Half of DeKalb is Doing Well Enough to Compare to Others

The agenda for last night’s joint meeting between DeKalb city council members and the city’s Finance (sic) Advisory Committee included a list of 14 communities besides DeKalb and their “comparable economic data.”

The argument seems to be that DeKalb taxpayers can afford to pay more in property taxes than the “bargain” they are currently getting relative to residents of other towns.

The comps had DeKalb’s median family income as $61,806. I laughed.

Don’t get me wrong — DeKalb’s median family income really is $61,806.

But you only come up with that figure if you leave more than half of DeKalb’s households out of the calculation.

I was quickly able to find the $61,806 figure in a table of selected 2012 demographic data at QuickFacts.census.gov. This is where I also found the rest of the story.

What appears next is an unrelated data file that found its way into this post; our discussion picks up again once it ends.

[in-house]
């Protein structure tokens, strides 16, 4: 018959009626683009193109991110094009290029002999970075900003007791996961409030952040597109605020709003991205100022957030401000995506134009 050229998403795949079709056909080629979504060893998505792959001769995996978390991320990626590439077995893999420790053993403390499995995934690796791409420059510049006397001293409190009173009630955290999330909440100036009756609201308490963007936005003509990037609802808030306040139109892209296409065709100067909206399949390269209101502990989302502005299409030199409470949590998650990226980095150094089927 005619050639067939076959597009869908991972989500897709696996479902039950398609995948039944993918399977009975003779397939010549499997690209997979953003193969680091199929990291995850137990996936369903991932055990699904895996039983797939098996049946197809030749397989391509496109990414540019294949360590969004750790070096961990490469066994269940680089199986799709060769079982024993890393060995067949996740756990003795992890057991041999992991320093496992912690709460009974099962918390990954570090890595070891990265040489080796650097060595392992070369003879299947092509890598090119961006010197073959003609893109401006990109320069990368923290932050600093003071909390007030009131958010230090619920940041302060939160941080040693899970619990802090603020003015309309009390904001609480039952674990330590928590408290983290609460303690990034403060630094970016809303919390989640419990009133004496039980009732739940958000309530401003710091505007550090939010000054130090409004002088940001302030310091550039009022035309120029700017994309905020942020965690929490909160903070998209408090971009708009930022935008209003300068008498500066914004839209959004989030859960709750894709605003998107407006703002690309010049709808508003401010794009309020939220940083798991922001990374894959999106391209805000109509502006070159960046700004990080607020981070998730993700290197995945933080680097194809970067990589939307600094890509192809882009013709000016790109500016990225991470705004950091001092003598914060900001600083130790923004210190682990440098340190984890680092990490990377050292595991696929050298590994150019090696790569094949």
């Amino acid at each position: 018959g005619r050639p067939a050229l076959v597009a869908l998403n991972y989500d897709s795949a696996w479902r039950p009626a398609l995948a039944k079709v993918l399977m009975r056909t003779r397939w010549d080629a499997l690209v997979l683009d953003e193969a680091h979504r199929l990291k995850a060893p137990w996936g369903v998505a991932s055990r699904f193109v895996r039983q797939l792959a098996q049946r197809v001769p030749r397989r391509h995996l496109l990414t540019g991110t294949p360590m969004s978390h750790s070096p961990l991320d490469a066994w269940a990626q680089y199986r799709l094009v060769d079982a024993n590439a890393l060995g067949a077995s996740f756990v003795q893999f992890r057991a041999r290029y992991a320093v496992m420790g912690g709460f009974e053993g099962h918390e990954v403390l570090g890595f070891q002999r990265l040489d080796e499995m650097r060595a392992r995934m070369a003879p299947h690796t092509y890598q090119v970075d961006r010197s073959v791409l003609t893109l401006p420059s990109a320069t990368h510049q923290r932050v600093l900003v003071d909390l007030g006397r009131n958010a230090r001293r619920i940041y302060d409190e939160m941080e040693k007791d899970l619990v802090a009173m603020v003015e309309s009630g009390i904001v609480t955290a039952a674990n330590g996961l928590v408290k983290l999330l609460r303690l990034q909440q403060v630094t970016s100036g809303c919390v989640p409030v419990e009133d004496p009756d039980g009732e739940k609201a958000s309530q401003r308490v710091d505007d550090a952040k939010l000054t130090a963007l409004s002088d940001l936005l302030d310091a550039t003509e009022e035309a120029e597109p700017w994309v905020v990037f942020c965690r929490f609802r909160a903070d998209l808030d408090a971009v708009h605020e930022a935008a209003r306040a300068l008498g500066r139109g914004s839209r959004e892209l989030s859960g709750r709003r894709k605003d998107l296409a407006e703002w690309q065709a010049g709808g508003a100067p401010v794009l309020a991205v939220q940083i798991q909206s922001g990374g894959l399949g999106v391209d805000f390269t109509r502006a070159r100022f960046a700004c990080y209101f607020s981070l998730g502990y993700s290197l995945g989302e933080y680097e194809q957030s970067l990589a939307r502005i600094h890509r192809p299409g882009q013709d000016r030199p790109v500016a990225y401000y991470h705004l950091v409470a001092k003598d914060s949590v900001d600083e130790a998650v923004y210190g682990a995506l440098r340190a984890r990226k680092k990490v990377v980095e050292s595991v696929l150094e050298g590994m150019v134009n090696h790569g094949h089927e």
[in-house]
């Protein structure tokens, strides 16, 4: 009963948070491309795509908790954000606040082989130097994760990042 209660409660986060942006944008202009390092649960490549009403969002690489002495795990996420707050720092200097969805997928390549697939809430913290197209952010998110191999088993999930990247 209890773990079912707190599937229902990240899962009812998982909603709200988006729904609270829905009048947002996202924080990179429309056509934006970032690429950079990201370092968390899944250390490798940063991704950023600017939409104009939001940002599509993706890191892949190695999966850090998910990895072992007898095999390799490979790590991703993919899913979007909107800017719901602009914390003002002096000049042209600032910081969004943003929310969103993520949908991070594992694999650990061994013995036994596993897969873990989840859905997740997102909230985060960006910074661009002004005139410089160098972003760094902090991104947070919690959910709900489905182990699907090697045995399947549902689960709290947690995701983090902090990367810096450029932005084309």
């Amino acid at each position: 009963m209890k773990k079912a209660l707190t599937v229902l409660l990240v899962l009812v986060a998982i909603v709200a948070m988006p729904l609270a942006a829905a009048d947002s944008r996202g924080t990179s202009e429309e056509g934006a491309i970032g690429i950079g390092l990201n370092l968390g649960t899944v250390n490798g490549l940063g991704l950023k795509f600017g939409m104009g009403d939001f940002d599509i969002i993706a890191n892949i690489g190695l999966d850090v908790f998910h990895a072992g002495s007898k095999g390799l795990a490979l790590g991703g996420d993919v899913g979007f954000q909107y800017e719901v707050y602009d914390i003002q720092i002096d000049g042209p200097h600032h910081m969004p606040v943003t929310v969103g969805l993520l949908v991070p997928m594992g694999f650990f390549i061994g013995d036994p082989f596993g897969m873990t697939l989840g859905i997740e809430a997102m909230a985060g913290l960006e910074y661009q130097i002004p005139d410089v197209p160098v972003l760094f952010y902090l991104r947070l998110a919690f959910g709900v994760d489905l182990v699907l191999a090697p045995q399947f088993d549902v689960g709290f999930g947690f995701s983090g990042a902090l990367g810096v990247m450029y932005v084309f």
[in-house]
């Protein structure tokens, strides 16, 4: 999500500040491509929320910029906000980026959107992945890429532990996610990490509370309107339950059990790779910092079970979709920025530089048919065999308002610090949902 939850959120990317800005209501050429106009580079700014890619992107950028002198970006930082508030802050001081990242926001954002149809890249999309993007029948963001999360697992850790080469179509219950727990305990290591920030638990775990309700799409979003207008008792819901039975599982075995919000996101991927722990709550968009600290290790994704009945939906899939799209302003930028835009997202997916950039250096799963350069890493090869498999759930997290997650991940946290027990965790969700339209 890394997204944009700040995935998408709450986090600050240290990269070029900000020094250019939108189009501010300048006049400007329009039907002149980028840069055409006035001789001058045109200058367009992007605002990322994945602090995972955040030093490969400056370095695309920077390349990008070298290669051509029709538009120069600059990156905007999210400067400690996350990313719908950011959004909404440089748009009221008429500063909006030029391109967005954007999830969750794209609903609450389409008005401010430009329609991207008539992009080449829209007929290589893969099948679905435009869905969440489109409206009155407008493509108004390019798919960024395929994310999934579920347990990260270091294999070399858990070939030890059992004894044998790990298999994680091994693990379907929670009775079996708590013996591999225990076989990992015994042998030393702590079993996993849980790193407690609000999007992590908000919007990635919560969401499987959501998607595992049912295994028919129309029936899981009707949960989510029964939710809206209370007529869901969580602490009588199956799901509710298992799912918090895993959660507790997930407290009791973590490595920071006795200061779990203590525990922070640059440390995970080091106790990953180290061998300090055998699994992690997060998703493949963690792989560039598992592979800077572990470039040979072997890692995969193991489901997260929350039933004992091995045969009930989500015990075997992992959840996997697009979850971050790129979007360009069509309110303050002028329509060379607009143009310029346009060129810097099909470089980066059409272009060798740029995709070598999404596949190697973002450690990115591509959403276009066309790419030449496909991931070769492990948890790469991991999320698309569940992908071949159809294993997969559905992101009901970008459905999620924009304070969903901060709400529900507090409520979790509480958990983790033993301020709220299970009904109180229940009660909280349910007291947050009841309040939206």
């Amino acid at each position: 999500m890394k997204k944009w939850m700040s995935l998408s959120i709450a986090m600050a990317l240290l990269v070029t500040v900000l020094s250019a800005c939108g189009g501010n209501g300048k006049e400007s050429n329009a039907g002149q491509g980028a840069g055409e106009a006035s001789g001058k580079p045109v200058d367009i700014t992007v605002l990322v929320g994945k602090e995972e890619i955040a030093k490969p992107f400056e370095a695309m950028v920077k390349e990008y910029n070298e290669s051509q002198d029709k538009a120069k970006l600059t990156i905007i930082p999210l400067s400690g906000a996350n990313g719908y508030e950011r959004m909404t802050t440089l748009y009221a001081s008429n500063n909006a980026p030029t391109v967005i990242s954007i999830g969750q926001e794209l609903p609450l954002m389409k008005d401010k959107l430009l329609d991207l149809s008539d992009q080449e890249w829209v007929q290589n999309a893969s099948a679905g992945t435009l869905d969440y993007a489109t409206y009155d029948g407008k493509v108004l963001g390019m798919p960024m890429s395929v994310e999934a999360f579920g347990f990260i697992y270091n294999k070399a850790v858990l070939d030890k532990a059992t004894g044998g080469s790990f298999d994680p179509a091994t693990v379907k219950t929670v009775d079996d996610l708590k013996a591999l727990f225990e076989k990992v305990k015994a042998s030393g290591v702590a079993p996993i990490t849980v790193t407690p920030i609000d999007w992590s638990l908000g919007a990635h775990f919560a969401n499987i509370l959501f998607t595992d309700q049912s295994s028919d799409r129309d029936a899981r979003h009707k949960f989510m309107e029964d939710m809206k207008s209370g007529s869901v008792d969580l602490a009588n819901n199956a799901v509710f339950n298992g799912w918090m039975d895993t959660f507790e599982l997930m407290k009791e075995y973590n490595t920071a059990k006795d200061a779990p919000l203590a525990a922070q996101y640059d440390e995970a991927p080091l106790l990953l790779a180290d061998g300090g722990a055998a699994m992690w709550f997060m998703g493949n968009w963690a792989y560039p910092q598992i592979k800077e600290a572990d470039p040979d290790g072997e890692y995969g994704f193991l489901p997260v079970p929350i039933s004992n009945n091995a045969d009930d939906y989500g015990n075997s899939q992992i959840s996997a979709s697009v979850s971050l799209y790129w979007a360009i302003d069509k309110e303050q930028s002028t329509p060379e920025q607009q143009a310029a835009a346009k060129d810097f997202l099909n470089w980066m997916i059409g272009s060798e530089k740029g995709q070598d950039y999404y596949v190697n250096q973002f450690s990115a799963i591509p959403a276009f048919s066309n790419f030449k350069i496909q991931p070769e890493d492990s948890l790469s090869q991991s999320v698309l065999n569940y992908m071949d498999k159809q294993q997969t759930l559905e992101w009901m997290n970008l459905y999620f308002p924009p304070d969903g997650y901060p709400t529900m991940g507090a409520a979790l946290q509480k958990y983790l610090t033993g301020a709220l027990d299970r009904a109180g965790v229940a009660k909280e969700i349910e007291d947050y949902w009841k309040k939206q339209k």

Here’s DeKalb:
[table id=87 /]

You can see why city staff used median family income — it’s a much larger number than the alternative, median household income. But using median family meant the city had to exclude a whopping 51.3% of households. How is that accurate or fair?

In response I’ve collected additional data for your consideration, seen below. When it comes to median household income and per capita income, DeKalb comes in dead last in this crowd.

Tell us more about what we can afford, dear City of DeKalb.

[table id=89 /]